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China has rolled out a pilot version of an app that allows users to store and pay with digital yuan, also known as e-CNY, as reported by the South China Morning Post. And no, the digital yuan isn’t a cryptocurrency — it was developed by the People’s Bank of China (PBOC) to replace banknotes and coins; thus, it isn’t a decentralized form of payment, nor will it operate on the blockchain.
Although it might sound like we already pay with digital cash when we use a credit card or an online payment service like PayPal and Apple Pay, the digital yuan isn’t anything like that. e-CNY is essentially physical cash converted into a digital form, and it’s been in the works since 2014. According to CNBC, distribution of the digital currency will take place using a two-tier system that transfers e-CNY from the PBOC to commercial banks. Banks will then distribute the currency directly to consumers.
Since the e-CNY isn’t a decentralized currency like bitcoin and other cryptocurrencies, it doesn’t promise the same kind of privacy. The Deutsche Bank says it will have “controlled anonymity,” meaning users can choose to conceal their identities from counterparties, but it will still let the authorities monitor transactions for illegal activities like money laundering.
Digital payment apps like WeChat and AliPay already have a strong foothold in China, with around nine in 10 Chinese people saying they used either app within the past year. It might seem unlikely for the Chinese to want to switch over to the digital yuan, but China has been working hard to promote it. Within the past two years, cities throughout China have even been holding lotteries, distributing a total of 10 million digital yuan (worth about $1.47 million USD at the time) to people in Shenzen in October 2020, 20 million digital yuan (or ~$3 million USD) in Suzhou in December 2020, and 40.2 million digital yuan (or ~$6.2 million) in Chengdu in February 2020.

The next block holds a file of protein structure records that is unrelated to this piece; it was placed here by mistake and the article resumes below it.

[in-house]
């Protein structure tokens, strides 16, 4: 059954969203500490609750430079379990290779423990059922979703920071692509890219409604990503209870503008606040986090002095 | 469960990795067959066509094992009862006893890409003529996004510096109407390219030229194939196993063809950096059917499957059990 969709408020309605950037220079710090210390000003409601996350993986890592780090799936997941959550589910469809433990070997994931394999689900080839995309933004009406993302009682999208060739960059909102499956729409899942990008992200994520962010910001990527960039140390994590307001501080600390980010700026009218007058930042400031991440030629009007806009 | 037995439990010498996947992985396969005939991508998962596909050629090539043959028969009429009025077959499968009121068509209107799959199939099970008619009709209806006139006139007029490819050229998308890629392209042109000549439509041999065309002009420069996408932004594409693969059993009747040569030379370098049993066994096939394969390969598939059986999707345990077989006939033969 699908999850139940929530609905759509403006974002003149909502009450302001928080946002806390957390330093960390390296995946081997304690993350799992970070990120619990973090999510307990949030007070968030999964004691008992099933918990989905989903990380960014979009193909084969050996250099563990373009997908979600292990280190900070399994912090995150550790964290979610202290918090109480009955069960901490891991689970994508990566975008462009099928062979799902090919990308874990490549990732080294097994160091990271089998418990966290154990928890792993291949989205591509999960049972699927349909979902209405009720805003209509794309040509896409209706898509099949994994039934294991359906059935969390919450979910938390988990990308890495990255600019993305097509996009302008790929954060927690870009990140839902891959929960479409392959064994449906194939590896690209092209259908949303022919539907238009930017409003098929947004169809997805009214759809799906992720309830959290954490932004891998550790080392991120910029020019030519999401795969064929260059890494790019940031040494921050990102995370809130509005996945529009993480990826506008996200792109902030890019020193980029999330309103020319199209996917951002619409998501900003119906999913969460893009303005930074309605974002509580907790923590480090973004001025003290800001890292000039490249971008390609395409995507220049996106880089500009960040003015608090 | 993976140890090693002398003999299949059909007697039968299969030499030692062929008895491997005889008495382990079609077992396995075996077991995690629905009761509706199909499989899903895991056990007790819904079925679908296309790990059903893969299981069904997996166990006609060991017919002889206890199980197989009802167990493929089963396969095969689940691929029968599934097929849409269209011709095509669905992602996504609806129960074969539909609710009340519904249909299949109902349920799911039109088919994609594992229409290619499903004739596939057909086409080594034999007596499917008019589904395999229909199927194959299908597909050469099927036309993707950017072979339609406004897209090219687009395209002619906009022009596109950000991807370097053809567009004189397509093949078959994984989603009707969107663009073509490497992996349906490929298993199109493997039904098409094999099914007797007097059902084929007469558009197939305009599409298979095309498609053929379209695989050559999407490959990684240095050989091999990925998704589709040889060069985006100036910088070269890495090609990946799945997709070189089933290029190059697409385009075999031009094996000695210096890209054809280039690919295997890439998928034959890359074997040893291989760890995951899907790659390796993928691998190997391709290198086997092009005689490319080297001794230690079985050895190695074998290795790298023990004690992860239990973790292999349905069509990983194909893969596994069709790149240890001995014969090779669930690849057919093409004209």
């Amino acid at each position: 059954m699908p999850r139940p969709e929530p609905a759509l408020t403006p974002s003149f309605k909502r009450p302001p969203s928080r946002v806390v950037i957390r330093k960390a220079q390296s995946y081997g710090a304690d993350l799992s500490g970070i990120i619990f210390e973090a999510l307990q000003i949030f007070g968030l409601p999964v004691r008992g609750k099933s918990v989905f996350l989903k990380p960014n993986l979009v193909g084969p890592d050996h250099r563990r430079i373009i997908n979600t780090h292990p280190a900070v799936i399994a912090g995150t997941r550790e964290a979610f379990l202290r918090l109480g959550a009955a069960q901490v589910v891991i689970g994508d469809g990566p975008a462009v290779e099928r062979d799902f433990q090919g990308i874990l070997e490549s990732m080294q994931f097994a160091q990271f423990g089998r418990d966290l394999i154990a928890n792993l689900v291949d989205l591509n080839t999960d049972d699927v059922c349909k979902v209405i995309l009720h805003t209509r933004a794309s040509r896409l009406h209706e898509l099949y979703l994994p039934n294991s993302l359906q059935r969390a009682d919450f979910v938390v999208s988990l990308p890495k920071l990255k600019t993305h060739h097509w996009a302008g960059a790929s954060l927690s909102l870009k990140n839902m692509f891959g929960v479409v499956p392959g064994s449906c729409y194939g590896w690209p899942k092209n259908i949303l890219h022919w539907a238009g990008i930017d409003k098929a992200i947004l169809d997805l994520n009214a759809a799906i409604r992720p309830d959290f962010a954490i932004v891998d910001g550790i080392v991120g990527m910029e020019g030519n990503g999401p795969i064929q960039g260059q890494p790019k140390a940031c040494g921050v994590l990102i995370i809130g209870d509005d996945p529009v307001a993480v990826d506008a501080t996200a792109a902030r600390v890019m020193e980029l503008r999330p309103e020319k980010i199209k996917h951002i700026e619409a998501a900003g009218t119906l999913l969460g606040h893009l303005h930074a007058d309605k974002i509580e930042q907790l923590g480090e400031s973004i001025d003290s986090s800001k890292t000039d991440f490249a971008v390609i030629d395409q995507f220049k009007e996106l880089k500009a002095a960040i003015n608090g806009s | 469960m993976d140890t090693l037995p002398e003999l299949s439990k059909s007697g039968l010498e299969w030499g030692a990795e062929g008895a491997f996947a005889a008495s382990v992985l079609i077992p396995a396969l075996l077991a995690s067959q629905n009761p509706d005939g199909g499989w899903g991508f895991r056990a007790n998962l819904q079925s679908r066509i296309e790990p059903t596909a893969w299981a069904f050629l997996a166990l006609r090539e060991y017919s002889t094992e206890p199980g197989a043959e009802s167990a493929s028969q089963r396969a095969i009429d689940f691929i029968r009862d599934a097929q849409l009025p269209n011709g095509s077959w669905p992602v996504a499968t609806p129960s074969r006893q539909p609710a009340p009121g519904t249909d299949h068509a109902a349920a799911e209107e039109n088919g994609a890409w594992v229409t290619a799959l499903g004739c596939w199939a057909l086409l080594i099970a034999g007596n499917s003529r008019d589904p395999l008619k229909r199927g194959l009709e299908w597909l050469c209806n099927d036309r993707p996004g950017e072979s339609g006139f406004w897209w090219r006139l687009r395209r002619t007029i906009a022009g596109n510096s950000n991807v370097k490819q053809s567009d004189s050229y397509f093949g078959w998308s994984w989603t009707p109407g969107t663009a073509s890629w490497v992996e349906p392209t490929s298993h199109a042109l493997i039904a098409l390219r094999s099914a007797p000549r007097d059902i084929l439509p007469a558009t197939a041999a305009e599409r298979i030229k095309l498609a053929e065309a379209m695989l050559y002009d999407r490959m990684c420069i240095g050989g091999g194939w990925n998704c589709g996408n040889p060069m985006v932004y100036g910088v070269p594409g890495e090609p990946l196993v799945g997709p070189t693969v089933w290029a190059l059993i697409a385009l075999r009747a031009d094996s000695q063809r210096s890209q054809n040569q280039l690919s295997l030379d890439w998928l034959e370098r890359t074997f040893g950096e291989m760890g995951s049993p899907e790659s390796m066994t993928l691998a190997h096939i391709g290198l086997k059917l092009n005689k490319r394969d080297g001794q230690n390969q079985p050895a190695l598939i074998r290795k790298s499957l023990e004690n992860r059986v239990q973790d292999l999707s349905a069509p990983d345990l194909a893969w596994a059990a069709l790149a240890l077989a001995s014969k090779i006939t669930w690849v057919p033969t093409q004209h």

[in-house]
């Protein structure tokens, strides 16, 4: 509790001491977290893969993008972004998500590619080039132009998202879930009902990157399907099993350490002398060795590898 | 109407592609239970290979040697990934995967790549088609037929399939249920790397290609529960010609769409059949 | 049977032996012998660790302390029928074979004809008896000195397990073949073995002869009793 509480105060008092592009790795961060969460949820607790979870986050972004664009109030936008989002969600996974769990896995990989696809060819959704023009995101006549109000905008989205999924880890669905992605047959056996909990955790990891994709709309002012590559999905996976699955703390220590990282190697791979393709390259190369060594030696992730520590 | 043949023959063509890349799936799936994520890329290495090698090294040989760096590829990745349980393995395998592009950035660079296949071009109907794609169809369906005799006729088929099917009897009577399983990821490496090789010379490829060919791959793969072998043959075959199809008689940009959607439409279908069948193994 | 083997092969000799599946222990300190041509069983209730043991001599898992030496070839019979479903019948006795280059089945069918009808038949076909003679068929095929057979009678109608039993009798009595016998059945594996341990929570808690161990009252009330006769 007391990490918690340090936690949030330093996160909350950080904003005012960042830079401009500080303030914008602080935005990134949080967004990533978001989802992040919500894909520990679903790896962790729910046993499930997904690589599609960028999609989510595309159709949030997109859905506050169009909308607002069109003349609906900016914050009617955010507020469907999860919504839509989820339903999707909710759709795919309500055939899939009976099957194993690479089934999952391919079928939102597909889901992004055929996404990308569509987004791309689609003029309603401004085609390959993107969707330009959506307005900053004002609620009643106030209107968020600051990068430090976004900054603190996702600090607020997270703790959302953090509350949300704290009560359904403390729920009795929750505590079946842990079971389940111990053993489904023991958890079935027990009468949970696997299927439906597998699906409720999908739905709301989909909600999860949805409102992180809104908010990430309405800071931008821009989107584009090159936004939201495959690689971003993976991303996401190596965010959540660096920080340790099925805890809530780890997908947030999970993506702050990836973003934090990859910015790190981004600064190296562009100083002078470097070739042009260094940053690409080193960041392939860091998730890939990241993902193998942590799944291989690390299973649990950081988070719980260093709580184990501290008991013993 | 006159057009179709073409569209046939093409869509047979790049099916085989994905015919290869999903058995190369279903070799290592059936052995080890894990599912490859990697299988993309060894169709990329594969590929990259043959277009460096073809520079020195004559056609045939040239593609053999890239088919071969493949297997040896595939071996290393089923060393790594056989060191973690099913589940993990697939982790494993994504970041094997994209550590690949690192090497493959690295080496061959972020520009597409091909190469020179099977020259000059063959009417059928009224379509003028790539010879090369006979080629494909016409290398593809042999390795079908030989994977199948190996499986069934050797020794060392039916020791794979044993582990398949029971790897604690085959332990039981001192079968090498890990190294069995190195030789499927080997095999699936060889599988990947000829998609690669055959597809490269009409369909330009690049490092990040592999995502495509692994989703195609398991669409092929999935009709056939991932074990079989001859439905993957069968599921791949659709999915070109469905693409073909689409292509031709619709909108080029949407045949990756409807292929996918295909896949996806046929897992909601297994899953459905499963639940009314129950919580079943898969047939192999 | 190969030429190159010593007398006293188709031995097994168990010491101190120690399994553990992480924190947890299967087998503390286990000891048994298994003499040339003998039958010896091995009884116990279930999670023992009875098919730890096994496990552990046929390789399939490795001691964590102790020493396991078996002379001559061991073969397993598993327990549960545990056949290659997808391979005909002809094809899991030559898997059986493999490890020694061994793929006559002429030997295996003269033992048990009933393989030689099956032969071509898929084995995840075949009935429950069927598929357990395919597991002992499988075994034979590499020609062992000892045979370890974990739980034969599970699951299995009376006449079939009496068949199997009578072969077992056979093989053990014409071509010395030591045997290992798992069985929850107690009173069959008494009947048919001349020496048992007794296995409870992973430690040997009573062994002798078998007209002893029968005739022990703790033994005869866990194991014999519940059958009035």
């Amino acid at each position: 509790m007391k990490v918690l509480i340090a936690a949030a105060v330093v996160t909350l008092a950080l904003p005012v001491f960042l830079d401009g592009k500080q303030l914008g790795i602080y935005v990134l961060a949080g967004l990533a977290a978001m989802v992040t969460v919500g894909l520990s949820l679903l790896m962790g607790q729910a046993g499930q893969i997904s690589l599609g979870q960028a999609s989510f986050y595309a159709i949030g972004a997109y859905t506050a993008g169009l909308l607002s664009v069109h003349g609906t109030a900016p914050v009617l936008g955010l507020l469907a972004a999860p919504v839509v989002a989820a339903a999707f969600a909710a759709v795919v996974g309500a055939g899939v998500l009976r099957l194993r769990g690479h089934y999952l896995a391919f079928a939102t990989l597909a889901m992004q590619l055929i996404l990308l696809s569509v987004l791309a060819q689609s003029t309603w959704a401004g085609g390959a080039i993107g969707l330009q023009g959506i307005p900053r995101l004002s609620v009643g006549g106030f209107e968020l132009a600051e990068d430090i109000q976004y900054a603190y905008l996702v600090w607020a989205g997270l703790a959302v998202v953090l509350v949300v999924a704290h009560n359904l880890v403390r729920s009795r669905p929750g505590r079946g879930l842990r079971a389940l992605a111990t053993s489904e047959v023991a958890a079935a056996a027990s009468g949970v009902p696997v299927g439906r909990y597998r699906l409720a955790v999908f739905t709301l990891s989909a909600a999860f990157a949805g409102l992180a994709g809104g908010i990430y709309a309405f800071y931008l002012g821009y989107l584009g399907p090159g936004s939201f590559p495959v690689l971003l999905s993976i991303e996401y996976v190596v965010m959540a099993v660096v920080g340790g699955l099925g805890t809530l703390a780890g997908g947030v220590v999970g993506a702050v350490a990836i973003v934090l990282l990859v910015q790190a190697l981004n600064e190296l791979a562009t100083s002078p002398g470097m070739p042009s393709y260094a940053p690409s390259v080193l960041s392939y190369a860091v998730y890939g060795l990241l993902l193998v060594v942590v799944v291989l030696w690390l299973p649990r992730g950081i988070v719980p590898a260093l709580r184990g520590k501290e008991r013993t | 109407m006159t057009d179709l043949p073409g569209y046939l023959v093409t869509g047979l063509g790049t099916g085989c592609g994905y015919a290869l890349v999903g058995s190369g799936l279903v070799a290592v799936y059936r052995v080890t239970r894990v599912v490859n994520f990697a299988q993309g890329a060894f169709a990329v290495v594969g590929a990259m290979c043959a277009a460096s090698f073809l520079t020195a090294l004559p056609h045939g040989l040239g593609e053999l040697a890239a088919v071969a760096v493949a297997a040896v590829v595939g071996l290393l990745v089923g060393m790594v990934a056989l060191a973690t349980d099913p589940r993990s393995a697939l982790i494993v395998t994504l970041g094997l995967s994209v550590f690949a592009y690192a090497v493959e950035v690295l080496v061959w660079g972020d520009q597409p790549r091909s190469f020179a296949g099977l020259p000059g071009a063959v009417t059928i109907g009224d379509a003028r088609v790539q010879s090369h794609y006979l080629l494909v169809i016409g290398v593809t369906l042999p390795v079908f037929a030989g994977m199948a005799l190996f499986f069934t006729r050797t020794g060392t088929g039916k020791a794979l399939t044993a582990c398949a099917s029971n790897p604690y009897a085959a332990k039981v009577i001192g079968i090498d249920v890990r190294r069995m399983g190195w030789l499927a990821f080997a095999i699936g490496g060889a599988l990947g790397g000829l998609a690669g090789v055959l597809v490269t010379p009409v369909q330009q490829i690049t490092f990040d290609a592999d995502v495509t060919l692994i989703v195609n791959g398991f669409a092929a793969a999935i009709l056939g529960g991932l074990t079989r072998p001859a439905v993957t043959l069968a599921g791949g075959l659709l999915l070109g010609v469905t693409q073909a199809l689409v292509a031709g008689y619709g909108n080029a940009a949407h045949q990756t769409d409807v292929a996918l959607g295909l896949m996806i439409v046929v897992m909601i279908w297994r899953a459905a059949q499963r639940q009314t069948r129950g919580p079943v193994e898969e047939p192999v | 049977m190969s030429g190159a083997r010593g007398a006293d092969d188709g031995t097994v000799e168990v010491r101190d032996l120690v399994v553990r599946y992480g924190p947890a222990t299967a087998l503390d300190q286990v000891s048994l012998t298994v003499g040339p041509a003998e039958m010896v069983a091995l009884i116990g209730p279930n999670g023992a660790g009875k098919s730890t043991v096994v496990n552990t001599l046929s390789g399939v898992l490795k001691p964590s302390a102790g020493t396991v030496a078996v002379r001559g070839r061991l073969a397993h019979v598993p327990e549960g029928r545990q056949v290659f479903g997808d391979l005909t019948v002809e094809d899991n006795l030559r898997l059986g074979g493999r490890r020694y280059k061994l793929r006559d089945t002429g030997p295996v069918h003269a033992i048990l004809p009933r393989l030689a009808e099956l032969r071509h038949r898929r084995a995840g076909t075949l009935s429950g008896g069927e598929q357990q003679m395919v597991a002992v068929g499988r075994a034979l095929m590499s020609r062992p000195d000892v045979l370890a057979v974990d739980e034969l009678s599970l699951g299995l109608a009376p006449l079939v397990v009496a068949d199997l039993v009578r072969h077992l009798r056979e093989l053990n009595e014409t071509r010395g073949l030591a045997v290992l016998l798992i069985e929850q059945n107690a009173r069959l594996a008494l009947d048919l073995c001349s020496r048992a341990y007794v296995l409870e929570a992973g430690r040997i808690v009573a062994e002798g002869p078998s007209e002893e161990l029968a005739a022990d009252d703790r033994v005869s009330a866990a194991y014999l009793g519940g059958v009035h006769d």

Last September, Bloomberg covered a trade fair in Beijing, where attendees were shown how to sign up for an account, as well as the many ways to use the digital currency — this includes wearables that users can tap against scanners to pay with e-CNY. As noted in the report, users can fill up their AliPay account with the currency, which suggests both forms of payment might have more of a symbiotic relationship rather than a competitive one.
Bloomberg even describes how some banks at the event demonstrated how foreigners could sign up for an e-CNY account using their passport and phone number, as well as convert foreign currency to e-CNY. As we get closer to the 2022 Beijing Winter Olympics, this may be a way for China to leverage the currency as a way for visitors to easily make payments.
The new e-CNY app is available on both China’s Android and Apple app stores, but only people in 10 specific cities, including Beijing, Shenzen, Chengdu, and Shanghai, can use it. And as pointed out by CNBC, the app will be available to use during the upcoming Olympics.